Oxygen Technologies to Reduce Coke Usage, Alloying Costs and Waste Generation

Oxygen Technologies to Reduce Coke Usage, Alloying Costs and Waste Generation

As the percent of oxygen in the cupola increases, the percentage of nitrogen decreases, the flame temperature and available heat increase, and the heat transfer rate increases, all leading to more efficiency.

APCOS oxy-fuel burner

The APCOS oxy-fuel burner uses natural gas, substituting heat energy supplied by foundry coke, and reducing coke consumption by up to 40%.

Since its introduction over 200 years ago, numerous improvements have been made to cupola furnaces and the cupola melting process, driving it toward better environmental performance, increased efficiency, and a more flexible operation. One of the most significant improvements is the implementation of oxygen-enriched blast air, which has been in practice since the 1930s.

Enrichment can be accomplished several ways, including diffuser enrichment in the air main and direct tuyere injection. In the early 1960s, Air Products introduced its modified tuyere injection method, which it has installed at over 100 foundries around the world.

The reasons foundries use oxygen enrichment are not complicated. Blast air normally contains 78% nitrogen and 21% oxygen, with the balance being other inert gases. Coke reacts with the oxygen in the blast air, creating heat that melts the charge material. However, the nitrogen representing more than 75% of the volume contributes nothing to the combustion reaction. In fact, nitrogen in the blast air reduces the overall efficiency in the cupola since it takes heat away from the melting process and is exhausted through the flue. By implementing oxygen enriched air, as the oxygen percentage increases, the percentage of nitrogen decreases, the flame temperature and available heat increase, and the heat transfer rate increases, all leading to a much more efficient cupola.

Foundries typically use oxygen enrichment levels of 1-4%, which increases total oxygen to 22-25%. Some foundries use “super-enrichment,” enriching their cupolas beyond 10%. The flexibility of adjusting enrichment levels allows the cupola operator to control the melt rate (up or down), decrease the amount of time required to heat the cupola after it has been offline, and replace coke given the increase in available heat. One application of oxygen that is particularly attractive in current market conditions is the use of higher oxygen enrichment levels to reduce coke usage at the same production rate. Since the price of coke has climbed significantly in recent years, the cost of oxygen often can be justified by the savings in lower coke usage.

In addition to oxygen enrichment, oxygen-natural gas (oxy-fuel) burners can be used to add energy to the melt zone of the cupola, thus further decreasing coke consumption, increasing operating flexibility, and further improving the overall efficiency of the operation.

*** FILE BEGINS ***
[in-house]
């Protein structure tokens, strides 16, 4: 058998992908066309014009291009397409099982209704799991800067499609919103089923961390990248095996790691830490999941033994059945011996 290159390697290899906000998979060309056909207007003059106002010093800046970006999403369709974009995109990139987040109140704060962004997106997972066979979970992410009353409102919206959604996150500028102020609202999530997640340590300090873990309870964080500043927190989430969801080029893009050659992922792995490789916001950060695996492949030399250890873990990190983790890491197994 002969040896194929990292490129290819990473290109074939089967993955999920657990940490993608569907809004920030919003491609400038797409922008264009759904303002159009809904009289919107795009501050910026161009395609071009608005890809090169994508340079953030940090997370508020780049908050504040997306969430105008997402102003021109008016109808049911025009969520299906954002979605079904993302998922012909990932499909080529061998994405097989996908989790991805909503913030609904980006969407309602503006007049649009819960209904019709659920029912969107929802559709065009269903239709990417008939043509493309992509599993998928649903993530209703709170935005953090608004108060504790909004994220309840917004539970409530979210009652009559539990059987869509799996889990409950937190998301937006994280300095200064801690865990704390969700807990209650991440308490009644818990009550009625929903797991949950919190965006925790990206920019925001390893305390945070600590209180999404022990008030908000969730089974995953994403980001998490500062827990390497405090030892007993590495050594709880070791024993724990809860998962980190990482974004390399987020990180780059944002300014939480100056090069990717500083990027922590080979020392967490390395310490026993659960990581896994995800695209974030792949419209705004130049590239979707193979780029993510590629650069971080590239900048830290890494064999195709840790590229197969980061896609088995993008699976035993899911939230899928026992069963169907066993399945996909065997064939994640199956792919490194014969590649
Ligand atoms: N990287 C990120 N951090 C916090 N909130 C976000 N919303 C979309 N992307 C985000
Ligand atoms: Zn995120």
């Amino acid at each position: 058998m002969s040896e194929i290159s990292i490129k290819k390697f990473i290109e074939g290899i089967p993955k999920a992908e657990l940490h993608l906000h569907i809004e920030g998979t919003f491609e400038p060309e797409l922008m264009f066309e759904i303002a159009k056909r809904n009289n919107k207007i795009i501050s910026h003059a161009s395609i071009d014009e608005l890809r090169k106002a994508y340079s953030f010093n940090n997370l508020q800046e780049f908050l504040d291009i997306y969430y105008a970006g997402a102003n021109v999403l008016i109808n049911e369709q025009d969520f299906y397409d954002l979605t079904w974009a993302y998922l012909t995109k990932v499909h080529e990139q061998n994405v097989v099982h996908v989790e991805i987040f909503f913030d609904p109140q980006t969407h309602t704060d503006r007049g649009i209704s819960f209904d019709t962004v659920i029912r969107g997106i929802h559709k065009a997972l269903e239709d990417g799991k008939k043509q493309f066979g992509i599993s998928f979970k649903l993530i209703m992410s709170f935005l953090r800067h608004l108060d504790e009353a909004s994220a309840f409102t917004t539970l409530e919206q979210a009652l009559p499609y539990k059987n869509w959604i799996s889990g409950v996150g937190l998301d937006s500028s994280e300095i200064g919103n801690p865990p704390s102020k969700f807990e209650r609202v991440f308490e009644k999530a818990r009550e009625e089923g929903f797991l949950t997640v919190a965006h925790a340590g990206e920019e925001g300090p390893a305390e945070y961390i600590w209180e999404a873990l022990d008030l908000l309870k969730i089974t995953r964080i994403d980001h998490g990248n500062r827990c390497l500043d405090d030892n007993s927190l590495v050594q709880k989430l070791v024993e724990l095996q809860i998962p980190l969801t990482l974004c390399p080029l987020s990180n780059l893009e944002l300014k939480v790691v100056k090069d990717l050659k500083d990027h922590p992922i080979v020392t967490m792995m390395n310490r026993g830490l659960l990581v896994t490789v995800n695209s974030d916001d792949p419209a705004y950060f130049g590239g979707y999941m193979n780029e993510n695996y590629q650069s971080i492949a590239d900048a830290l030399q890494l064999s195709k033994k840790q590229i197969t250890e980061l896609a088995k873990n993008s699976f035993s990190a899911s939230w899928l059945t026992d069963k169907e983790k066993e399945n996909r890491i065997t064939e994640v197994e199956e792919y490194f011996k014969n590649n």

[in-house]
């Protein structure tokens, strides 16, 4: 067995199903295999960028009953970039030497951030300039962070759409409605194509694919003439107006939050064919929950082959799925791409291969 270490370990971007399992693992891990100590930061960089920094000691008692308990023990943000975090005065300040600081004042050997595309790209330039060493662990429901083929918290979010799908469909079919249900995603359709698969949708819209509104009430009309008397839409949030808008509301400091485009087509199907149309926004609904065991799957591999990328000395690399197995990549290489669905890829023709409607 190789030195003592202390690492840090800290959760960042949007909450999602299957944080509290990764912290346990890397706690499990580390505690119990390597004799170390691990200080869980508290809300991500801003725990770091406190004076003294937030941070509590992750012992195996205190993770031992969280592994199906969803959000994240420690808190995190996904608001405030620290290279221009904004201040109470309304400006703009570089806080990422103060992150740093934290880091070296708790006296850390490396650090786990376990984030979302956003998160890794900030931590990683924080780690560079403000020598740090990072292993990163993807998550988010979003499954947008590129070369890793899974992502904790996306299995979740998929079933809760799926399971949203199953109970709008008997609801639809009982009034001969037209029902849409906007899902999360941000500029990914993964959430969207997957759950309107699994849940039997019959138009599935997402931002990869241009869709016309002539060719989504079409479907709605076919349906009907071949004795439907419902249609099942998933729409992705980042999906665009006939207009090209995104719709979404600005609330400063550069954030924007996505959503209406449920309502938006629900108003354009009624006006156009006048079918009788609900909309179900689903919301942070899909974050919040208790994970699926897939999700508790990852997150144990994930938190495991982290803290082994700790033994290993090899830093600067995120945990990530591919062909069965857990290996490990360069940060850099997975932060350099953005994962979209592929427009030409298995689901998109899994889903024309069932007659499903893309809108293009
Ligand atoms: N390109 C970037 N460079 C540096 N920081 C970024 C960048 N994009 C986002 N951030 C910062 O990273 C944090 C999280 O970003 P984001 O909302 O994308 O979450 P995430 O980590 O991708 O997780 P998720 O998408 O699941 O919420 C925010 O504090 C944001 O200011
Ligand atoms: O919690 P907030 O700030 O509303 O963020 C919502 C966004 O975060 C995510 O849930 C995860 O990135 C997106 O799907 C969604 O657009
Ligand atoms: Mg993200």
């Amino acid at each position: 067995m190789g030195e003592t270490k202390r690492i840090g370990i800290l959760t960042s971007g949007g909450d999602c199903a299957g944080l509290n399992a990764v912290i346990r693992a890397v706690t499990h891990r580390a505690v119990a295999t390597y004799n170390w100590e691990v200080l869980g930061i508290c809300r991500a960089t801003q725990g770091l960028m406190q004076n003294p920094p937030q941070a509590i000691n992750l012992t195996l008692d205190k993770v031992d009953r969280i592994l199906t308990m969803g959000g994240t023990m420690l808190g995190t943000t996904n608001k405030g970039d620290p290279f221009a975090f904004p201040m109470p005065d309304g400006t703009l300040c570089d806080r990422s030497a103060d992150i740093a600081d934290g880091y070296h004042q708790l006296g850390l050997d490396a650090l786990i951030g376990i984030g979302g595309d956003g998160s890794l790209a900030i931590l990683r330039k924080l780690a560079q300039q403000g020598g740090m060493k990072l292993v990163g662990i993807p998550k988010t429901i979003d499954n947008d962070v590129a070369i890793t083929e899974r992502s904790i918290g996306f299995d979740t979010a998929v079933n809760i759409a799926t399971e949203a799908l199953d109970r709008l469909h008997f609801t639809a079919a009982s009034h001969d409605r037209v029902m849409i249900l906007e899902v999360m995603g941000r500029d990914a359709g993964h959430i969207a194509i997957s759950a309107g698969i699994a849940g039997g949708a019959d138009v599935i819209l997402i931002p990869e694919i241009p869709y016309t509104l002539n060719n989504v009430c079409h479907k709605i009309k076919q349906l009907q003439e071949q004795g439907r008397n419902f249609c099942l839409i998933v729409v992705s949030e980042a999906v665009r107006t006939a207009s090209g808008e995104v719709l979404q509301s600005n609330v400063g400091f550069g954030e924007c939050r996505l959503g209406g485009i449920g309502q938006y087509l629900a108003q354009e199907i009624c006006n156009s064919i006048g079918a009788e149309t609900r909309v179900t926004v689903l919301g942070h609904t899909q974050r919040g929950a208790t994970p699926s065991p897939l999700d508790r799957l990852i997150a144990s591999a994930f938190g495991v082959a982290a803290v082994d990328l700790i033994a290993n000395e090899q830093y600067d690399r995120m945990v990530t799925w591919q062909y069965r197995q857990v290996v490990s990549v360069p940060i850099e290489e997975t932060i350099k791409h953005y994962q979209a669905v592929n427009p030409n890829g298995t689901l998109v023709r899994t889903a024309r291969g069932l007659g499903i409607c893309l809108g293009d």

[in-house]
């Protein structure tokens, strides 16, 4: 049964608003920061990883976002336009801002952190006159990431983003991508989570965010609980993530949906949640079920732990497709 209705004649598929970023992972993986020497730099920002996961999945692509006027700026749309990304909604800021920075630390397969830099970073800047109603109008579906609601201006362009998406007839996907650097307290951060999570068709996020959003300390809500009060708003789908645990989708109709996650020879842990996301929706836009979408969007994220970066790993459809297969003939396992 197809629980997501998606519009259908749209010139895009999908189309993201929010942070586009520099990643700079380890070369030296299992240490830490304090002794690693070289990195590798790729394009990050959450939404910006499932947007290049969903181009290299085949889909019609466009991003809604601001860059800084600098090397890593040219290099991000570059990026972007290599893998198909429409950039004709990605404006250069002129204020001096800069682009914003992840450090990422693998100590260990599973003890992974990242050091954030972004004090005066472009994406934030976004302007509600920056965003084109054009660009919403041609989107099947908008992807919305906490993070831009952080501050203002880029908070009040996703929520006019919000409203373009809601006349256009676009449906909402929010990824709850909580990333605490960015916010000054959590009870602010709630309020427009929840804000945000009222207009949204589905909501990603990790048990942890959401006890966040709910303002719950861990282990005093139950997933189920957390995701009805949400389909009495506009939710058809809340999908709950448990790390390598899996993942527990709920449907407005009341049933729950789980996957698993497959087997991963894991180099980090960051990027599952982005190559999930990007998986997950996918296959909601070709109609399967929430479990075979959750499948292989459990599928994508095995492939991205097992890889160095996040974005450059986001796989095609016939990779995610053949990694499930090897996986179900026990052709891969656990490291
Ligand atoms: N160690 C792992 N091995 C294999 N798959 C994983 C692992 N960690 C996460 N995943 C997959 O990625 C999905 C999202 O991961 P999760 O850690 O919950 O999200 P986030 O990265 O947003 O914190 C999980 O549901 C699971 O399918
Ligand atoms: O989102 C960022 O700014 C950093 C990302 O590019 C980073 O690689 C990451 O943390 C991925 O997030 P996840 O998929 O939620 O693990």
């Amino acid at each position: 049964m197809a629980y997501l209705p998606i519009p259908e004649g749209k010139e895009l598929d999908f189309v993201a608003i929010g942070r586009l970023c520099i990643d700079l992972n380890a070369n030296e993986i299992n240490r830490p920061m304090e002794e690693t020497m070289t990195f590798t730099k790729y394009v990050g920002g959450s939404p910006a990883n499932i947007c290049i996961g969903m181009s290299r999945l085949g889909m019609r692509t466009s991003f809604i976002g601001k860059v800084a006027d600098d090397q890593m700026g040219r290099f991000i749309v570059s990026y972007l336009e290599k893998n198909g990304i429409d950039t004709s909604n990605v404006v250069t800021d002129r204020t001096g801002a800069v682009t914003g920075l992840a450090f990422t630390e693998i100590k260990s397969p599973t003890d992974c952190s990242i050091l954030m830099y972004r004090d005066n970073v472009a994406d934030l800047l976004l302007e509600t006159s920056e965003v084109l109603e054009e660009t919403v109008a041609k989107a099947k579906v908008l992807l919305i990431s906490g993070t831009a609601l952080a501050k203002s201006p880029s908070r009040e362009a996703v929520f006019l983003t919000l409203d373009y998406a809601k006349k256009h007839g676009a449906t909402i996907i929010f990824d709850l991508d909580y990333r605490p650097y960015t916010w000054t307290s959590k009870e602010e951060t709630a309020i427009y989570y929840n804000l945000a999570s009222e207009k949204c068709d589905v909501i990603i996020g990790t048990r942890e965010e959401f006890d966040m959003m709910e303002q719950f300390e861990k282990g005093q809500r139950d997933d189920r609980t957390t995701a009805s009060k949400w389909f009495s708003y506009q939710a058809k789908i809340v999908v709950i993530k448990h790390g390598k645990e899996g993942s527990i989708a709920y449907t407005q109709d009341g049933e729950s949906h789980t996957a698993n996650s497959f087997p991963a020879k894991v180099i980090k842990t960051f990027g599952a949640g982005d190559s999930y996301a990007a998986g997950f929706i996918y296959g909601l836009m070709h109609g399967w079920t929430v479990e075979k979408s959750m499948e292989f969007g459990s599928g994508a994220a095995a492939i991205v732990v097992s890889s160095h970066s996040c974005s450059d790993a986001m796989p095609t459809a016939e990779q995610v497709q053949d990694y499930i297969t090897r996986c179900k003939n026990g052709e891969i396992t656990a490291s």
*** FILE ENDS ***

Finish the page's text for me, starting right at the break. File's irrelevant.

Oxy-Fuel Innovations
In the early 1990s, Air Products introduced its patented APCOSTM (Air Products Cupola Oxy-fuel System) oxy-fuel burner for cupolas. APCOS allows simultaneous injection of natural gas, oxygen, solids and metallurgical powders through the cupola tuyeres. At the time of introduction, there were three main objectives desired using APCOS: increased fuel efficiency through the reduction of coke consumption; the ability to increase and decrease melt rate quickly; and the ability to inject solid materials without the associated cooling effect. These objectives remain the same today, however now the focus is on increasing the efficiency of the cupola and decreasing the overall cost of operation. Of utmost concern is the increasing cost of foundry coke coupled with declining coke quality and limited availability.

Summary of results

Summary of results that could be achieved with the APCOSTM oxy-fuel burner system.

The APCOS oxy-fuel burner uses natural gas as its fuel, substituting heat energy supplied by foundry coke. Natural gas is one of the most abundant fossil fuels in the U.S., the distribution system is well established, and the current price is low compared to foundry coke. In fact, the price of coke is four times that of natural gas in some markets (evaluated on a $/MMBtu basis). Foundries that have used this technology have been able to reduce coke consumption by up to 40%. This makes APCOS a very attractive option by providing significant savings and quick paybacks.

Natural gas also burns much cleaner than coke, greatly reducing particulate matter and other harmful emissions (e.g., SO2, NOx, etc.). In some cases, CO2 emissions were reduced by 20% with the APCOS technology. Tighter environmental regulations make it even more important to find a coke substitute.

Another characteristic of the APCOS system is the ability to inject waste dust and metallurgical powders (alloying materials) into the melt zone. Injecting solid particles (like dust) into the cupola is not a new concept. An English patent from 1831 describes the addition of coal and additives to a blast furnace, and injection has also been used to add materials such as silicon, cupola ash, coal dust and sweepings. In most cases, it was necessary to blow-in the material periodically because continuous injection caused operational problems by cooling the tuyere. Injecting these materials in the presence of an oxy-fuel burner eliminates the cooling effect and enhances alloy pick-up. Further, waste material can be injected, thus reducing the overall waste that a foundry generates.

Finally, the system is very flexible. The oxy-fuel burners are equipped with supersonic oxygen nozzles. This allows the foundry to shut off the natural gas and still be able to enrich through the tuyeres. Also, the burners are designed to be installed and removed easily if maintenance is needed on the tuyeres.

TAGS: Melt/Pour
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